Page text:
(CBS) Ellen de Generes, Rachel Maddow, and Rosie O'Donnell may make "coming out" look easy from their powerful televised perches, but for many lesbians the process is still a struggle, say experts.
That was the case, to varying degrees, for the many of the women featured in Showtime's new reality series "the Real L Word."
CBS News asked the cast to share their "coming out" stories so others might learn from them.
Each was unique.
For Tracy Ryerson, a 26-year-old television executive, coming out was a two-step process. Eventually a "light bulb went off in my head," she says. "And I realized that I was gay."
Jill Sloane Goldstein, 33, was confused because she hadn't lost her "attraction to
or interest in men." Finding true love radically changed her outlook.
Rose Garcia, a real estate broker, had to face her Puerto Rican Catholic family.
Whitney Mixter, a special effects artist, says she was lucky her family supported her at a very young age, but worries about the backlash from conservative groups today.
Their struggles are not unique, says Jamie Trachtenberg, a social worker in New York with a specialty in sexuality.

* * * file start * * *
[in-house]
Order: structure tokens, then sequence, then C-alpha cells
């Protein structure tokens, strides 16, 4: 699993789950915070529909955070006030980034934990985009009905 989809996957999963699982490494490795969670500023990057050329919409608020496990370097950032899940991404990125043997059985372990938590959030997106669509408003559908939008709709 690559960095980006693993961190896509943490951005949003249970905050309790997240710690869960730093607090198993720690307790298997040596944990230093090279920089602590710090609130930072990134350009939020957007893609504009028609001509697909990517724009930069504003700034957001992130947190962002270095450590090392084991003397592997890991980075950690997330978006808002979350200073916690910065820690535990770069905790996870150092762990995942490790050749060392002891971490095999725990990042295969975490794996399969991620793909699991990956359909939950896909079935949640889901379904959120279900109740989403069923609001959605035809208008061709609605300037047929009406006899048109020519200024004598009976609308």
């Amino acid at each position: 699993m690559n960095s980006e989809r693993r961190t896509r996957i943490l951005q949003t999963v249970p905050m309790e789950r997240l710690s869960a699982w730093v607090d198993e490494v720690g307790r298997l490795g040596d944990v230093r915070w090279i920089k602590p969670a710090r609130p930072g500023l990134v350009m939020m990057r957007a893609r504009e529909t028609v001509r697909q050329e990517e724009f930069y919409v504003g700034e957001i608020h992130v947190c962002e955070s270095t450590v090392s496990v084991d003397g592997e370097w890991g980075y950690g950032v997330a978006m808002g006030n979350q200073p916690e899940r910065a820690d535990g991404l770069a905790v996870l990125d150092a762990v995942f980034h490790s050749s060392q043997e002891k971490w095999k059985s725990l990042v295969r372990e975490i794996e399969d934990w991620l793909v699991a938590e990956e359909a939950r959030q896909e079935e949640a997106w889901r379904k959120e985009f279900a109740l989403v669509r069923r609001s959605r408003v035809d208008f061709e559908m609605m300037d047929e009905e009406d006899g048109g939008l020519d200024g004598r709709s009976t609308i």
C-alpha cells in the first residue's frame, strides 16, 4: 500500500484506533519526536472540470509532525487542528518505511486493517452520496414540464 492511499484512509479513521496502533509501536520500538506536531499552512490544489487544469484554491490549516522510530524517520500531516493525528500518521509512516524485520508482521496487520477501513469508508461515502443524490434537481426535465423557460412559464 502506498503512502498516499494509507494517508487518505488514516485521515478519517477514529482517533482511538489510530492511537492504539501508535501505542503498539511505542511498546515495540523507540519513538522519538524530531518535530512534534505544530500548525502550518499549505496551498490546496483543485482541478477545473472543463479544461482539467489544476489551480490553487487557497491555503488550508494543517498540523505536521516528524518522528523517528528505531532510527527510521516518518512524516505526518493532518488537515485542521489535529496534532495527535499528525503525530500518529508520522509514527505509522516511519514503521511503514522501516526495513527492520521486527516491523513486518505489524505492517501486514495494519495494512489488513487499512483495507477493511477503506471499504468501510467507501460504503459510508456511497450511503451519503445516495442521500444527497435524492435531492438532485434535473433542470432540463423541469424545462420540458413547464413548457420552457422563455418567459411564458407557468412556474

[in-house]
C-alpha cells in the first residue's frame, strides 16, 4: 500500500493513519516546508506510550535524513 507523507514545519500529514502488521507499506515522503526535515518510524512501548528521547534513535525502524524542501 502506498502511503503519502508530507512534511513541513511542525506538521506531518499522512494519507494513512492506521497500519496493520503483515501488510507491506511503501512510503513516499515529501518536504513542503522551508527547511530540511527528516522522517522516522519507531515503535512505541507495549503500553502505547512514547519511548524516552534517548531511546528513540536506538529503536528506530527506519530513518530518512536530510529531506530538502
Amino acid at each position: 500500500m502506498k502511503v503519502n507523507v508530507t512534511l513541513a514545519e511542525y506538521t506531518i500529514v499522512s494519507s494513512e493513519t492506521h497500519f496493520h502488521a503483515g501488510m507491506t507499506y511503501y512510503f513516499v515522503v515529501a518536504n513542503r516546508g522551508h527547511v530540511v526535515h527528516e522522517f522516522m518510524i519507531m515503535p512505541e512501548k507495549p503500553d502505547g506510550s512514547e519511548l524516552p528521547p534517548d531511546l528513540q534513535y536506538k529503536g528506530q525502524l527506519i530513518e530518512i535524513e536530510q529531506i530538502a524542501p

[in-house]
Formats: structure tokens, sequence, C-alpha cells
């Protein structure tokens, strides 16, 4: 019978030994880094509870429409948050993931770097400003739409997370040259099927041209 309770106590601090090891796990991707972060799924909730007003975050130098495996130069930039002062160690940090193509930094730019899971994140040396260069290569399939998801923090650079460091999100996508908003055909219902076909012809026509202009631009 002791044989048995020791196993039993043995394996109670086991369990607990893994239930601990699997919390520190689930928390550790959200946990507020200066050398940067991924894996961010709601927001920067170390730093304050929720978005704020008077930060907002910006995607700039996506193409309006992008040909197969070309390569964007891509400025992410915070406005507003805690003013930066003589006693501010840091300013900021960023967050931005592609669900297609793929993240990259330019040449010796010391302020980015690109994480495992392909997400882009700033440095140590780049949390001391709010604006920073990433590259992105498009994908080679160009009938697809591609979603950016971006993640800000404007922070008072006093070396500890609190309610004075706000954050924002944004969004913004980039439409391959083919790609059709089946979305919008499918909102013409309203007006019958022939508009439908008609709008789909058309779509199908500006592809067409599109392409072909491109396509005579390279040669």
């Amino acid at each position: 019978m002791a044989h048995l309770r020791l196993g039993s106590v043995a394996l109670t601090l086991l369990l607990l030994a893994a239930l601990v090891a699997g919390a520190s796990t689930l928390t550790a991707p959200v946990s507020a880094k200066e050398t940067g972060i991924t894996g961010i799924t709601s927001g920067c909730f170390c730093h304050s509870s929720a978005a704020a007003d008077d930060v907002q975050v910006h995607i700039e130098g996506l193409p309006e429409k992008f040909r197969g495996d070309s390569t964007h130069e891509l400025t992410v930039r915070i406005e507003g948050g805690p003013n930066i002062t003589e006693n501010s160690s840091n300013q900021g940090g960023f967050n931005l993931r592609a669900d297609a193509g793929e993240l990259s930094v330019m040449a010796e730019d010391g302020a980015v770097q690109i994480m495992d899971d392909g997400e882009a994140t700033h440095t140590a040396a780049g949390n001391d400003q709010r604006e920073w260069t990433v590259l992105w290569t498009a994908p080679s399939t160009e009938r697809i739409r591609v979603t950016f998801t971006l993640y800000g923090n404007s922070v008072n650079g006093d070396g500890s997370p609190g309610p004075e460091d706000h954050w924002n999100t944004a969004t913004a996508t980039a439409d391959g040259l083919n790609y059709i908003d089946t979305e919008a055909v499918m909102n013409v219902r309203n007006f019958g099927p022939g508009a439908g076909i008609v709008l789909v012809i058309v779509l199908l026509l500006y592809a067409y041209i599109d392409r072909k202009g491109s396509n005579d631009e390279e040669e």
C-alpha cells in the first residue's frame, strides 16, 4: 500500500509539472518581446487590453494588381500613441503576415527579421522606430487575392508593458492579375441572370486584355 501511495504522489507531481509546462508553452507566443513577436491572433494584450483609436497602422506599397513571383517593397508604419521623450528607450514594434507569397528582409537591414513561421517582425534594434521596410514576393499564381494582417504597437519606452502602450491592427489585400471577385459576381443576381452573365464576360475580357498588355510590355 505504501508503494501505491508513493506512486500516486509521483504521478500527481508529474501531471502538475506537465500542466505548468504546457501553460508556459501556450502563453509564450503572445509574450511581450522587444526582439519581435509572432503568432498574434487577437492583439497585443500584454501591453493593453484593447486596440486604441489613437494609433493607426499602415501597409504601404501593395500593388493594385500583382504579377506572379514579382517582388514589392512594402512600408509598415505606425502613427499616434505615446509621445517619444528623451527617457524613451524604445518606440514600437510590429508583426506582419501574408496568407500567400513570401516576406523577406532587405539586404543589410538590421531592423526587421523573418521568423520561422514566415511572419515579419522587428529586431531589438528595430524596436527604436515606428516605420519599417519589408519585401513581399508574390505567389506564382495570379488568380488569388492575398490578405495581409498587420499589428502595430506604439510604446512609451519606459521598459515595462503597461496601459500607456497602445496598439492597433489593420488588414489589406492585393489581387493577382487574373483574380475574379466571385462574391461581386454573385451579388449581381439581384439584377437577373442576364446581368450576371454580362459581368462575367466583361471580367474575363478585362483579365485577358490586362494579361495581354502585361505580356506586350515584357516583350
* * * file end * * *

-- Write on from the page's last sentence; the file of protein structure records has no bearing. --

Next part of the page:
"If you look at recent changes in our culture, one could presume that it is easier to come out," she says "But I am in New York. If I were in Oshkosh or someplace else where it is not so acceptable to be gay, it would be harder. It's an individual process, and everyone handles it in his or her own way."
"Real L Word" cast member Nikki Weiss, a Hollywood talent rep who was married to a man, did just that.
She came out on the "Oprah Winfrey Show" and won a GLADD award for it. Try topping that story.
Mikey Koffman, a fashion promoter, had an easier time. "It has always struck me as odd that others would even have an opinion about who is in my bedroom, or who I choose to love."
And certainly many people working through their sexual identities are finding it easier than in the past.
"Times are changing, and society is changing," says Michael McGee of the American Association of Sex Counselors and Therapists, who is also an adjunct professor of Human Sexuality at Montclair State University.
"It is easier for young people to come out now," he says. "In my
classes I have about 30 students, and at least one will generally come
out in every class. Once I had two bi women, one lesbian and two gay
men. Generally the other students are pretty welcoming. Students who
may have an issue with it keep it to themselves."
As cast member Ryerson told CBS News, no matter who you are, if you're lesbian or questioning, the first step in coming out is "coming out to yourself."